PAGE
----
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  • Writer's pictureRae Gellel

Pigeons Left Without Food & Water for Two Days Due to Anti-Bird Netting

This evening we were alerted to two pigeons trapped in anti-bird netting on a balcony in Eltham. They had been there since Thursday with no food or water, repeatedly throwing themselves into the netting to escape. Local people informed us that they had tried calling the council about the trapped birds but were told simply "let them die".

By now many of you will know that animals becoming entangled in netting is a common problem - we get reports like this weekly. Failure to maintain this kind of netting means those responsible for it may be criminally liable for any suffering caused to trapped or entangled animals under the Animal Welfare Act.

Unfortunately the owner of the flat wasn't home, though his neighbours did put him in touch with us and he was helpful and concerned. He was happy for us to cut a small hole in the netting to free the trapped birds. The only way to achieve this however was for me to stand on the railings on the balcony below, and reach up with clippers. This is never particularly safe as one slip and I'd fall to the concrete floor below, but needs must. We have now invested in a very flattering climbing helmet at least.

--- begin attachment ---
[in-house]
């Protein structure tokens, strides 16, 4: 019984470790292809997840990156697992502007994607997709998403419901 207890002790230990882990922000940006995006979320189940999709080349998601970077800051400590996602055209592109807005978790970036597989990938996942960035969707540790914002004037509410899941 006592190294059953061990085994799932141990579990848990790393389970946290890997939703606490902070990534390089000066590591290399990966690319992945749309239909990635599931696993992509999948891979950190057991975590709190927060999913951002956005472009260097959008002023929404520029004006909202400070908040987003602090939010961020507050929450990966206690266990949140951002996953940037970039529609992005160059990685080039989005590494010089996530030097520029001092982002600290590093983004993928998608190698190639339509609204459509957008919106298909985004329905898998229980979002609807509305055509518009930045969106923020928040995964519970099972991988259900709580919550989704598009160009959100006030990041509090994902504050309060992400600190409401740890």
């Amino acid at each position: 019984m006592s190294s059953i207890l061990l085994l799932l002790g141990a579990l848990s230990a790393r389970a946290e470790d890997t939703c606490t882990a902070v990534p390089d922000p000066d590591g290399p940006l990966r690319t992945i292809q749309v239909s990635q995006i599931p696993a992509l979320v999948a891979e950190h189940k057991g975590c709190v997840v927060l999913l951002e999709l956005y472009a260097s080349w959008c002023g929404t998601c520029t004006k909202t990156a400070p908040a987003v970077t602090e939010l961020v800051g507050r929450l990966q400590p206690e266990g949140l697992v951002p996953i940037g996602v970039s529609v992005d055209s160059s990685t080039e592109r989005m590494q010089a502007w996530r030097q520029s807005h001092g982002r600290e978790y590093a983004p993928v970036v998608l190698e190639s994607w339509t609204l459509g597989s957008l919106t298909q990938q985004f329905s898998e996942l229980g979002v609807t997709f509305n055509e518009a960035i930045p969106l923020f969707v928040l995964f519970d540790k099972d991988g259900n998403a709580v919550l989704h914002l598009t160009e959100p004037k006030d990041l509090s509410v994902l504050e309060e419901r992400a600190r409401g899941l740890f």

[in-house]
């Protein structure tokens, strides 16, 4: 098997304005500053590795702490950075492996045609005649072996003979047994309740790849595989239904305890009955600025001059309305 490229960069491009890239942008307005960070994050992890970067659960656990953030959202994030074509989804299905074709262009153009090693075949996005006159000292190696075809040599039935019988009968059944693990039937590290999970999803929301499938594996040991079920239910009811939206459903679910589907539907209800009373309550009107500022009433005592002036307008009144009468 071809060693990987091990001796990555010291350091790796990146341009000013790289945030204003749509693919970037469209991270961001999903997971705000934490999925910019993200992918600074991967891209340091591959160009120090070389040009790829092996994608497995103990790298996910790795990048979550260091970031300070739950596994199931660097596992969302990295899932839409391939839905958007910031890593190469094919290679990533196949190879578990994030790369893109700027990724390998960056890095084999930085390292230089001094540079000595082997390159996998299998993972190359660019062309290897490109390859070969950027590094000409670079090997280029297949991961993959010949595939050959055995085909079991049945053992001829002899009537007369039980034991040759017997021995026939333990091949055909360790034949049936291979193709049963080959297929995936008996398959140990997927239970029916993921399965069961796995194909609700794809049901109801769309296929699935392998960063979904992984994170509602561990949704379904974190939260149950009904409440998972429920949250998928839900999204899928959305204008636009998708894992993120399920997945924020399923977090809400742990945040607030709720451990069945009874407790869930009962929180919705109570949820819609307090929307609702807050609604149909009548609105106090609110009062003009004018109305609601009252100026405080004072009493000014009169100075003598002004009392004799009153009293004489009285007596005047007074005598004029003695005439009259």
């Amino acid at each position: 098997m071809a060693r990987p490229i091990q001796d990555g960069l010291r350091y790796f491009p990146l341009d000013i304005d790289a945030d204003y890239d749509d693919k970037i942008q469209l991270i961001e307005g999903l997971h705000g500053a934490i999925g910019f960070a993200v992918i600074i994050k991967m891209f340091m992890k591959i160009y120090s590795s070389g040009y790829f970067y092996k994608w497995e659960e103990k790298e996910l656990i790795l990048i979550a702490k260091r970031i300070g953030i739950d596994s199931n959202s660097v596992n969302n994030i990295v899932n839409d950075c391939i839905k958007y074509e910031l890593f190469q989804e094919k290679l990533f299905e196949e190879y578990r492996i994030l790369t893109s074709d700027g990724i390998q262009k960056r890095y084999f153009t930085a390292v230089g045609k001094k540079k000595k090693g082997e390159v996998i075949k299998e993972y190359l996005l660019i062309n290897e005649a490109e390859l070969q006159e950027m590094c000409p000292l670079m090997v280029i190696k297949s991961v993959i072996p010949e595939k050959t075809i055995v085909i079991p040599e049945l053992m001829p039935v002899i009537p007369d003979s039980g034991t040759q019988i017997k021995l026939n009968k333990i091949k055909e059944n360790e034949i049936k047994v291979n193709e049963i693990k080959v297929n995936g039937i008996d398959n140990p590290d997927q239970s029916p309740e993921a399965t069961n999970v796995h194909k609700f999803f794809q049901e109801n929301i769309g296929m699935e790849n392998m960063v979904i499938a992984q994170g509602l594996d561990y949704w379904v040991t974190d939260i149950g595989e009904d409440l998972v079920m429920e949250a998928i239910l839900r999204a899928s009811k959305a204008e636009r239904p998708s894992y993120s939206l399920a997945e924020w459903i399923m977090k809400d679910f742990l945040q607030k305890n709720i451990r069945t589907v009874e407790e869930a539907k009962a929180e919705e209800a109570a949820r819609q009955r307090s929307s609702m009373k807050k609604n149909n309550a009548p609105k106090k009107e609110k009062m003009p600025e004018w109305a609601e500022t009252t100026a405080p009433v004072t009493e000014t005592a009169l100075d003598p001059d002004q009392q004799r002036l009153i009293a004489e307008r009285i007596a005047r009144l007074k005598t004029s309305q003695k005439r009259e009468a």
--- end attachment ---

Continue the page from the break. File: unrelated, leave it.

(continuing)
We managed to cut a hole without any accidents - with me balancing and Fran and my mum holding onto my legs - but then it was a waiting game as to whether the pigeons would find the hole.

We went back down to the ground floor and waited. Thankfully it wasn't long before one pigeon found the exit hole, and then was quickly followed by the other. With the help of residents who had been extremely supportive throughout, we then scrambled to get them some food and water. The first thing that both did was take a long drink.

A good outcome but so much damage and unnecessary suffering is caused by this horrible stuff

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